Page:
1) The matter of determining to which production the prologue and epilogue belonged, however, is more complex than Bancroft suggests; and whether they did indeed belong to the 1664 production is far from certain.
Both the prologue and epilogue spoken by Marshall exist among the compilation for the all-female revival of Philaster by Francis Beaumont and John Fletcher in June 1672.
This would explain some of the inconsistencies in the epilogues
Other court epilogues are physically interactive; they force the monarch to enter their semi-fiction by presenting him or her with a gift.
5) For epilogues as generally the preserve of first performances only, see Stern, 81-119.
Comedies were to teach a moral, though the moral was given only in the prologues and epilogues
New, at least to me, is Danchin's observation that Masonic prologues and epilogues became common in the 1720s; and even more interesting, he relates the development of English pantomime and ballad opera to performances given in theatrical booths set up at the two annual Paris fairs which, after 1710, were obliged to abandon speech.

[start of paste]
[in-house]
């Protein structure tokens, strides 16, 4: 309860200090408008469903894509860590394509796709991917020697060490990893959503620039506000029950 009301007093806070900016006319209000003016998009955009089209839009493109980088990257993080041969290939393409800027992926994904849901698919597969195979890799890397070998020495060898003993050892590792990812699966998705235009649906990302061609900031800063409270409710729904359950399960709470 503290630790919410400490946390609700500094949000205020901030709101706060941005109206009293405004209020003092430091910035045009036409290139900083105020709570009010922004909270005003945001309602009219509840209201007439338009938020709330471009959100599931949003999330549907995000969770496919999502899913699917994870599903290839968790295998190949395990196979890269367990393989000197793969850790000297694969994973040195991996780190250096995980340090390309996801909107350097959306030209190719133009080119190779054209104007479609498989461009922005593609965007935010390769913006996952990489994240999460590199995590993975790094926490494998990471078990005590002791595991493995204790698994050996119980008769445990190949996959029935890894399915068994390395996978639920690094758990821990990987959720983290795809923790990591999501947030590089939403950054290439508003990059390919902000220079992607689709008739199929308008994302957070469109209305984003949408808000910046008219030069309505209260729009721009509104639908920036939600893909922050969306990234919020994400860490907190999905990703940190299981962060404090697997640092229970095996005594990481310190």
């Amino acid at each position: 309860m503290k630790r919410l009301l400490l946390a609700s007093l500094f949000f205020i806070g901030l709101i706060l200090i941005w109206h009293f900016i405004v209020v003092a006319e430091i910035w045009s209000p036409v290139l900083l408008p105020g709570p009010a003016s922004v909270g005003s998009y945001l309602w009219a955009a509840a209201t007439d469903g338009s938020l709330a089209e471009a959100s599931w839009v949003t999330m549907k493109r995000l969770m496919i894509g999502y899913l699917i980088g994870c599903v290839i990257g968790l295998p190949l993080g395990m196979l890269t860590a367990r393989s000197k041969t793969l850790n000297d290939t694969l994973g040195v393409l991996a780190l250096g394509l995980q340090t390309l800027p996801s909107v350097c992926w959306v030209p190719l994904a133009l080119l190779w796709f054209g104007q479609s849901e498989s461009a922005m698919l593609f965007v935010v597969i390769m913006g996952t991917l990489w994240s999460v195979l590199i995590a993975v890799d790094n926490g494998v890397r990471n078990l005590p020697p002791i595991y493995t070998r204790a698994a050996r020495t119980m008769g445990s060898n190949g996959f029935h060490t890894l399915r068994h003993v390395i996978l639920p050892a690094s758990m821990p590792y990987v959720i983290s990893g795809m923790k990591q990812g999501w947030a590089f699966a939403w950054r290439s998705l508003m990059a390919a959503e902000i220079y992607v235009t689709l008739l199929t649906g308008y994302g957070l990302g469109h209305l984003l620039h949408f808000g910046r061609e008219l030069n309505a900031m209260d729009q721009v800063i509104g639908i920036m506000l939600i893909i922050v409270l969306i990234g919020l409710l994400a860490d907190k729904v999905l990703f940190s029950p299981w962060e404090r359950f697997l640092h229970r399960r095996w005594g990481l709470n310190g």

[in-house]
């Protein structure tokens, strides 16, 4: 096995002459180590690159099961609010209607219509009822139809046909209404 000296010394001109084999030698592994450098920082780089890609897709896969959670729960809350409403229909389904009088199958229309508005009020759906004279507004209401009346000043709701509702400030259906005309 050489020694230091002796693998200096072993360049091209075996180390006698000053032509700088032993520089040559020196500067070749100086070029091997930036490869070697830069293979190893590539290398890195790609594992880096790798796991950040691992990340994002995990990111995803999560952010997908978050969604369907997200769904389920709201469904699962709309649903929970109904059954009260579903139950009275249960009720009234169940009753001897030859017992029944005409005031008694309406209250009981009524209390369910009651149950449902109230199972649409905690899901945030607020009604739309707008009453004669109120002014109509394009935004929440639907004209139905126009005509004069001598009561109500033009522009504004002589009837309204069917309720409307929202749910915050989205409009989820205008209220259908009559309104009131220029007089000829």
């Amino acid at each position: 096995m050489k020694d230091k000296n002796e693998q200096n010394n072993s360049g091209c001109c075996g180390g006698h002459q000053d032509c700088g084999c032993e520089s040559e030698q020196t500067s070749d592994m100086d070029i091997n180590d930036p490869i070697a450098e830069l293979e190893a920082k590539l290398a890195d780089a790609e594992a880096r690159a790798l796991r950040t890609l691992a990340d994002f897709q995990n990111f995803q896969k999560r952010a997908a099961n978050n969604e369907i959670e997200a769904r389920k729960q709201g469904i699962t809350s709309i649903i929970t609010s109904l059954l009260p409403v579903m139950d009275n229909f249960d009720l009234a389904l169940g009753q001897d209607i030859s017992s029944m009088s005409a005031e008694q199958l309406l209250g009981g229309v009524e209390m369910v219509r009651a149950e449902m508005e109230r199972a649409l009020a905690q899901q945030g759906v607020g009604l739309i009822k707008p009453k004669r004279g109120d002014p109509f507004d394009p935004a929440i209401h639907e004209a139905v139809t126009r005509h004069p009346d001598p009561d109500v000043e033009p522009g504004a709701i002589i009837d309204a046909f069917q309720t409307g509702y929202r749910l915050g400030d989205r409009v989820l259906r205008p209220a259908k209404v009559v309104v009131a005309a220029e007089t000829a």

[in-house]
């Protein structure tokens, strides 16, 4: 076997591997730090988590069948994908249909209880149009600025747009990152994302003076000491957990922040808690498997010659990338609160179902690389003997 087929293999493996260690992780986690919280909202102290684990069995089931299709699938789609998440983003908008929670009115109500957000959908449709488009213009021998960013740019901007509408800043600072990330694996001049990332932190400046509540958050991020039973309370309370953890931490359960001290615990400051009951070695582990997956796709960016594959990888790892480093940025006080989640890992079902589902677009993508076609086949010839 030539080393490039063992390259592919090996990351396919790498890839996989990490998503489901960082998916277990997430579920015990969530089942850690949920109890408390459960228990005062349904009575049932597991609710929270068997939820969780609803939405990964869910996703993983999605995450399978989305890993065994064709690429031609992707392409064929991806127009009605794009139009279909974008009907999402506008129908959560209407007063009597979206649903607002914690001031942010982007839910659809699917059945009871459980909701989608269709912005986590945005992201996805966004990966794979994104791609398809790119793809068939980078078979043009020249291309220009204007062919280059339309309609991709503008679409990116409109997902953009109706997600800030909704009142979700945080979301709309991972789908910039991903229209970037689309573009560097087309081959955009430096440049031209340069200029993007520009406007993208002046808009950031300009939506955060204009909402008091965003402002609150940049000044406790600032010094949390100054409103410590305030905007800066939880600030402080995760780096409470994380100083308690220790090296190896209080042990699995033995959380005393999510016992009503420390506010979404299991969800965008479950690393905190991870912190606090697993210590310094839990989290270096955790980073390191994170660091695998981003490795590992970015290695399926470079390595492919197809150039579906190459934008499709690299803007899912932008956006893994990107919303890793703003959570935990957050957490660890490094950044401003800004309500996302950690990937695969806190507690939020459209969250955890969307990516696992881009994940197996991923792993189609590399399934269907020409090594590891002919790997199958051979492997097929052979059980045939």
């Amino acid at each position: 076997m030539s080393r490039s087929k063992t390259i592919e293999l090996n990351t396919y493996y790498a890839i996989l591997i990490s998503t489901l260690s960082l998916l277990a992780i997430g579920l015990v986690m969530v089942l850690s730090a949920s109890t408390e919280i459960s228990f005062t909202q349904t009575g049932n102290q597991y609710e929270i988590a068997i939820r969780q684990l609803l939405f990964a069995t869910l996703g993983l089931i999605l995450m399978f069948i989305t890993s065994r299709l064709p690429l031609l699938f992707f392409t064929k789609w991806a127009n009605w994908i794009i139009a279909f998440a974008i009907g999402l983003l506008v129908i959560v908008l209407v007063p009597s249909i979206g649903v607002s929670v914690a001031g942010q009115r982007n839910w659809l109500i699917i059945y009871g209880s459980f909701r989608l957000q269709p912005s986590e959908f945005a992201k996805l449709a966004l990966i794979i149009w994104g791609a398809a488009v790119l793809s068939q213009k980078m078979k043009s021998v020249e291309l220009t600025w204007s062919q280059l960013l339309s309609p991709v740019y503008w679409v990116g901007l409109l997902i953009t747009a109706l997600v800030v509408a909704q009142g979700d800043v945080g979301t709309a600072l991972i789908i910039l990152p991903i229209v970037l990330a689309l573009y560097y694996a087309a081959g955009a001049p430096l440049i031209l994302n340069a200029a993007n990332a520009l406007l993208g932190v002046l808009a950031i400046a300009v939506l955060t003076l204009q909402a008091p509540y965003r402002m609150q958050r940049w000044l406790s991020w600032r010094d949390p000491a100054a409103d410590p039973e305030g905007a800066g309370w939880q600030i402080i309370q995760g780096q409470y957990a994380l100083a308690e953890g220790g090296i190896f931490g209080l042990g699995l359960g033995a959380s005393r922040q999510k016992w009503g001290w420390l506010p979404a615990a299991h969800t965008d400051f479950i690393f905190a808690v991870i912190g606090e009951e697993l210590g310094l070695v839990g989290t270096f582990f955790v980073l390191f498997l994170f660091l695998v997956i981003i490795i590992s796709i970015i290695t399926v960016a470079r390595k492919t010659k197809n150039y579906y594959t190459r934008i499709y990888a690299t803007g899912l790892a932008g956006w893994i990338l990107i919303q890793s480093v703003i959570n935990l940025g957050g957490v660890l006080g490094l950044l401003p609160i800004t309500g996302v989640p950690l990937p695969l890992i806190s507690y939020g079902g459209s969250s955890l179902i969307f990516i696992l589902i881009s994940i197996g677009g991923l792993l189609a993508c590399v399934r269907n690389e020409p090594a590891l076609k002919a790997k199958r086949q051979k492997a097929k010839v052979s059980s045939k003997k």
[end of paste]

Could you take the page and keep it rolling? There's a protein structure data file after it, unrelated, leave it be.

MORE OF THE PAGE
What are the conditions under which one writer contributed prologues or epilogues for another?
were rarely written after the 18th century.
3) Tiffany Stern, studying the speeches in printed dramas that would have been performed in London on the stages of the commercial theatres, suggests that prologues and epilogues were a 'temporary form' that convey 'just how local and detailed the critiques [of plays] could be'.
I hope to show that prologues and epilogues of this amateur dramatist are as significant as those addressed by Bruster and Weimann, Stern, and Schneider; the Arbury plays feature 'enunciations' as complex as those made by plays of the professional theatre.
That Betty Goodfield, a character that fits into the same line, should have been given to her seems only logical, and the possibility that this was so is strengthened by an allusion in the Epilogue
to Thomas Durfey's Madam Fickle (1676).